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I need to delete the first 2 bytes of a 6MB file. However, this is an embedded Linux with only 32 Mbytes RAM and less than 1 MB free flash memory.

I tried using dd, as:

1 - # dd bs=1 skip=2 count=1022 if=input of=ouput_1

2 - # dd bs=1024 skip=1 if=input of=ouput_2

3 - # rm -rf input

4 - # (dd if=ouput_1 ; dd if=ouput_2) > ouput

5 - # rm -rf ouput_1 ouput_2

With all files under the /tmp (mounted as tmpfs on RAM), my problem is that just before lines 3 and 5, the memory needed is 12 Mbyte (2x6MB), and the process sometimes fail and gives an "Not enough memory" error.

Is there a way I can remove the first 2 bytes without allocating twice the size of the file ? Can I use dd (or any other) to cut a binary file 'in place' ?

  • You might need to do this at the Unix/C programming level. Sorry, I don't have specific ideas how do do this. – Faheem Mitha Feb 26 '15 at 23:39
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    See Best way to remove bytes from the start of a file? but beware that simple solutions leave the file in an indeterminate state if interrupted midway. If you need the operation to not hose the file on power failure, it gets more complicated. – Gilles Feb 26 '15 at 23:49
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    @DigitalTrauma Ah, true, the other question doesn't discuss the in-place aspect. unix.stackexchange.com/questions/11067/… on the other hand is a duplicate. – Gilles Feb 27 '15 at 0:10
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    @DigitalTrauma grep was just an example in that earlier question, the difficulty is the edit in place. However robustness to power failures is a twist that I think has never come up on this site. – Gilles Feb 27 '15 at 0:17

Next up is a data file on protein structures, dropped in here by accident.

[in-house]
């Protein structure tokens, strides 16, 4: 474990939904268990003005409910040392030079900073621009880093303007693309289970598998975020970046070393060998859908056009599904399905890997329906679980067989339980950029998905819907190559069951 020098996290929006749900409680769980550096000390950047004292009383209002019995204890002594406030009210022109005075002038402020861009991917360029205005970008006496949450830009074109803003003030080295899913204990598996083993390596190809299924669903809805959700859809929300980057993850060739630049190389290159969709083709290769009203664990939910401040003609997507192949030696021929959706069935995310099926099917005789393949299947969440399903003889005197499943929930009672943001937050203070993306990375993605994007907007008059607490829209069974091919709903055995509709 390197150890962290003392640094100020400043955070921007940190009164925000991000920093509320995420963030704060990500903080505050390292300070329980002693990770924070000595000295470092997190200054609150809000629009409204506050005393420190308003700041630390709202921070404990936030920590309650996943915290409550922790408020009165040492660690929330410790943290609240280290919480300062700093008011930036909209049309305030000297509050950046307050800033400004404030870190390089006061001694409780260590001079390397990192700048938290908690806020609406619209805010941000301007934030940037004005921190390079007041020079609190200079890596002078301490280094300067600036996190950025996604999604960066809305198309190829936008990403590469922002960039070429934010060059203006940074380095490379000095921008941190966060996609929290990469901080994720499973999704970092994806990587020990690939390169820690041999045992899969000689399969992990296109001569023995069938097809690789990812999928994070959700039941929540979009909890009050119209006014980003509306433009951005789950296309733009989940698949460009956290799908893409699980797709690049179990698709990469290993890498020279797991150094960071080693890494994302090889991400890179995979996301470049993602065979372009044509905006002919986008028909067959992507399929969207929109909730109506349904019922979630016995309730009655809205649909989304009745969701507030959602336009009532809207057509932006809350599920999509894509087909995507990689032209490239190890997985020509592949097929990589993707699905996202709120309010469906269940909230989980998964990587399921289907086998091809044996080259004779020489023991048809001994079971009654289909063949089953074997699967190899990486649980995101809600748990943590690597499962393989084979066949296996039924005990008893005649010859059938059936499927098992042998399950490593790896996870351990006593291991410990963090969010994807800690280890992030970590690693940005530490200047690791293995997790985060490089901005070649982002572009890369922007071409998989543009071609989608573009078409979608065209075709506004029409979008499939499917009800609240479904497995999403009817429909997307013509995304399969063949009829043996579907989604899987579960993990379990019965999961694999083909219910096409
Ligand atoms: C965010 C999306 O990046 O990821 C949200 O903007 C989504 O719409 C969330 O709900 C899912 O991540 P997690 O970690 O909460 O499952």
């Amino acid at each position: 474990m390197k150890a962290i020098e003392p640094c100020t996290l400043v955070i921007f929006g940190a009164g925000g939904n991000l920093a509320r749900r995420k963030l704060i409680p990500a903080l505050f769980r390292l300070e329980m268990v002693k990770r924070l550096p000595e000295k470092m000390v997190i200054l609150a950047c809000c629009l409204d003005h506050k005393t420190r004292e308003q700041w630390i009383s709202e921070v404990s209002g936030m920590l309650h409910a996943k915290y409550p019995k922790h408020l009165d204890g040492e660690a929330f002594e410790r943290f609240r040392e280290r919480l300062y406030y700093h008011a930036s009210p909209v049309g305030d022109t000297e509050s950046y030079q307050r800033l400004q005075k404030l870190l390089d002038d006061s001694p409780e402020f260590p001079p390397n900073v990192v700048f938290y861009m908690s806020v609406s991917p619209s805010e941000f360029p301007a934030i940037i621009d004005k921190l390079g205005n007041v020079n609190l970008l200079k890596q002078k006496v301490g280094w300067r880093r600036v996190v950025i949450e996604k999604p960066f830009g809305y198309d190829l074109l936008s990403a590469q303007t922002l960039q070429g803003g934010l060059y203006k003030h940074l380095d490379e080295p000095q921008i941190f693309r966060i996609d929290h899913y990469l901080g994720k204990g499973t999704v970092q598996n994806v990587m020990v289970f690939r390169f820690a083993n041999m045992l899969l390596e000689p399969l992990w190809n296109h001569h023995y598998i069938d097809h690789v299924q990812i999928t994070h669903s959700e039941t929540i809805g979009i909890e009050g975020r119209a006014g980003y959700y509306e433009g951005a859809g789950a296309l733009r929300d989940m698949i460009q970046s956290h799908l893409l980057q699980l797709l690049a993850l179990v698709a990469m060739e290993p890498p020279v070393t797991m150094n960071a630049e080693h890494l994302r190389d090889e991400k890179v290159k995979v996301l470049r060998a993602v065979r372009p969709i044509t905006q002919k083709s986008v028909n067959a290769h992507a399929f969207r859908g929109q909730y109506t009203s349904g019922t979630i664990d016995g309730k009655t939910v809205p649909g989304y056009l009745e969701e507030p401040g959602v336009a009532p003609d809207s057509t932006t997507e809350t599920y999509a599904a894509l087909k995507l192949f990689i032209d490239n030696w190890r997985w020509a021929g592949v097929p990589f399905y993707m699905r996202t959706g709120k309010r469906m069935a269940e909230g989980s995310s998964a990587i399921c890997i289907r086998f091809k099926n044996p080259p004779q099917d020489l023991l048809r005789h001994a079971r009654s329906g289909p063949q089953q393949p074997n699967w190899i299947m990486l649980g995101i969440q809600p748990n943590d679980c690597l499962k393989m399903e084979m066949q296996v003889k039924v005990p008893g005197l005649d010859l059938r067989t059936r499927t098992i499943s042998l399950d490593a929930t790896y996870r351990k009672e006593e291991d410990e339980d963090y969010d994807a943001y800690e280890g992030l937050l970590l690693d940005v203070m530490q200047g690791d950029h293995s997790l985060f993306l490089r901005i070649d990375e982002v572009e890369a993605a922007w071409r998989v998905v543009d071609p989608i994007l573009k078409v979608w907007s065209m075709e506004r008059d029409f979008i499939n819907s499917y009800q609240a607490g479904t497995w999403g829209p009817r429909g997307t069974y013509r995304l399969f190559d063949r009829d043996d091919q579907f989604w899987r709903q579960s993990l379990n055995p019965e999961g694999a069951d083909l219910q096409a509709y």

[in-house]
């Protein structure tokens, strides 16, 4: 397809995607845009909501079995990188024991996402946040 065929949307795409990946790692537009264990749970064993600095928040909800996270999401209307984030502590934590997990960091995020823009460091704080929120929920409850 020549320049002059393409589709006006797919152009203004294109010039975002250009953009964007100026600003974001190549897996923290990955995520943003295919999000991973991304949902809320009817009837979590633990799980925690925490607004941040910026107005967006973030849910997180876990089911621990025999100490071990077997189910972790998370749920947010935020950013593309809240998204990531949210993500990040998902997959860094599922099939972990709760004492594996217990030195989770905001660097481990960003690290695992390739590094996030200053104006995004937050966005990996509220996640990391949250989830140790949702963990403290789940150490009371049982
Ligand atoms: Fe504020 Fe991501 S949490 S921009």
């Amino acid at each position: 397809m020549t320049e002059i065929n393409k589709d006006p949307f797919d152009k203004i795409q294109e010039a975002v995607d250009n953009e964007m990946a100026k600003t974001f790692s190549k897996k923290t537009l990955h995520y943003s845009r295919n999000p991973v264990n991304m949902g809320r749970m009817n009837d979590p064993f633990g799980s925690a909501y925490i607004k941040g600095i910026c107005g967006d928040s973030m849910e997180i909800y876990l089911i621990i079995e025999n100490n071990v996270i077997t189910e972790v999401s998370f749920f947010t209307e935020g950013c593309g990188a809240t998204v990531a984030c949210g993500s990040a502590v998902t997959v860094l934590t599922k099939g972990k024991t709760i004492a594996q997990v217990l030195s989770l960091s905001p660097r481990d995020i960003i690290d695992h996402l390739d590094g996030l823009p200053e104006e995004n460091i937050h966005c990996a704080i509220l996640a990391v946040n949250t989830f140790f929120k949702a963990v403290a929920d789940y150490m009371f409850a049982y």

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    Somehow I have a feeling that "editing file in-place" and "resistant against sudden power failure" are two opposing requirements that can't be satisfied together. – Abel Cheung Feb 27 '15 at 1:39
1

I think this should work:

$   # Create test file
$ echo "Hello, World" > h.data
$
$   # Move contents up by 2 bytes
$   # Note if= and of= are the same for in-place editing
$ dd bs=2 if=h.data skip=1 seek=0 conv=notrunc of=h.data
5+1 records in
5+1 records out
11 bytes (11 B) copied, 0.000598796 s, 18.4 kB/s
$
$   # Note 11 bytes were moved above
$   # Truncate the file after byte 11
$ dd bs=11 if=h.data skip=1 seek=1 count=0 of=h.data
0+0 records in
0+0 records out
0 bytes (0 B) copied, 0.000338852 s, 0.0 kB/s
$
$   # Display edited file:
$ cat h.data
llo, World
$ 

Wrapping this all up in a script you could have something like this:

#!/bin/bash

size=$(stat -c %s "$2")
dd bs=$1 if="$2" skip=1 seek=0 conv=notrunc of="$2"
dd bs=$((size - $1)) if="$2" skip=1 seek=1 count=0 of="$2"

Call this as:

./truncstart.sh 2 file.dat

Where 2 is the number of bytes to delete from the beginning of file.data


As @Gilles points out, this solution is not robust in case of unplanned outage, which could occur part-way through dd's processing; in which case the file would be corrupted.

  • Thanks for the answer, it is very helpful. Although the script removed the first two bytes, it did not quite solve the problem, as the last line's bs=$((size - $1)) also tries to allocate large chunk in the memory and dd failed with "Out of memory". I ended up using a small utility with ftruncate() to truncate the last 2 bytes. – srd Feb 27 '15 at 19:56
  • I think changing it to this should work, though will be slower: `dd bs=1 if="$2" skip=$((size - $1)) seek=$((size - $1)) count=0 of="$2" – Digital Trauma Feb 28 '15 at 2:28
  • Yeah, I tried that and it was VERY slow, 2 bytes at a time for 6 MB! That's why I used the little truncate program. – srd Mar 2 '15 at 22:47
0

Based on @DigitalTrauma answer, this is what worked for me at last:

size=$(stat -c %s file)
dd bs=2 if=file skip=1 seek=0 conv=notrunc count=511 of=file
dd if=file ibs=1024 skip=1 of=file conv=notrunc obs=1022 seek=1
truncate file $(( size - 2 ))

Removing the first two bytes is done over 2 dd steps to speed things up and truncate is a small utility to truncate the last few bytes from the file:

#include <stdio.h>
#include <stdlib.h>
#include <unistd.h>
#include <sys/types.h>


int main(int argc, char **argv) 
{
    if (argc != 3 ) {
        printf ("Usage: %s <file> <bytes>\n", argv[0]);
        exit(1);
    }

    if (truncate(argv[1], atoi(argv[2]))) {
        printf (" Error ! \n");
        exit(1);
    }

    return(0);
}

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